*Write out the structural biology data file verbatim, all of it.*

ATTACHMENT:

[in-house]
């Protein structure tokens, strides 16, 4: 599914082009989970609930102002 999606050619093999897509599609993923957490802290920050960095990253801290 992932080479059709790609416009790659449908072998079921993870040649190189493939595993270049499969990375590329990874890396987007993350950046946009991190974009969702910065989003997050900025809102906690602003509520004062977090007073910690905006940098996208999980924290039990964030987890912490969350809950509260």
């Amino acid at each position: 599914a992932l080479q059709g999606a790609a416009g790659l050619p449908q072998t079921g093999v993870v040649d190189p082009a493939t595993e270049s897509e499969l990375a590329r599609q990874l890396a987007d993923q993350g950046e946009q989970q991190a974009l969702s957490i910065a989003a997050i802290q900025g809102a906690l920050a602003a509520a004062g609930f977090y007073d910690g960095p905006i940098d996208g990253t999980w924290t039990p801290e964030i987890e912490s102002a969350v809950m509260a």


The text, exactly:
[in-house]
């Protein structure tokens, strides 16, 4: 599914082009989970609930102002 999606050619093999897509599609993923957490802290920050960095990253801290 992932080479059709790609416009790659449908072998079921993870040649190189493939595993270049499969990375590329990874890396987007993350950046946009991190974009969702910065989003997050900025809102906690602003509520004062977090007073910690905006940098996208999980924290039990964030987890912490969350809950509260």
């Amino acid at each position: 599914a992932l080479q059709g999606a790609a416009g790659l050619p449908q072998t079921g093999v993870v040649d190189p082009a493939t595993e270049s897509e499969l990375a590329r599609q990874l890396a987007d993923q993350g950046e946009q989970q991190a974009l969702s957490i910065a989003a997050i802290q900025g809102a906690l920050a602003a509520a004062g609930f977090y007073d910690g960095p905006i940098d996208g990253t999980w924290t039990p801290e964030i987890e912490s102002a969350v809950m509260a």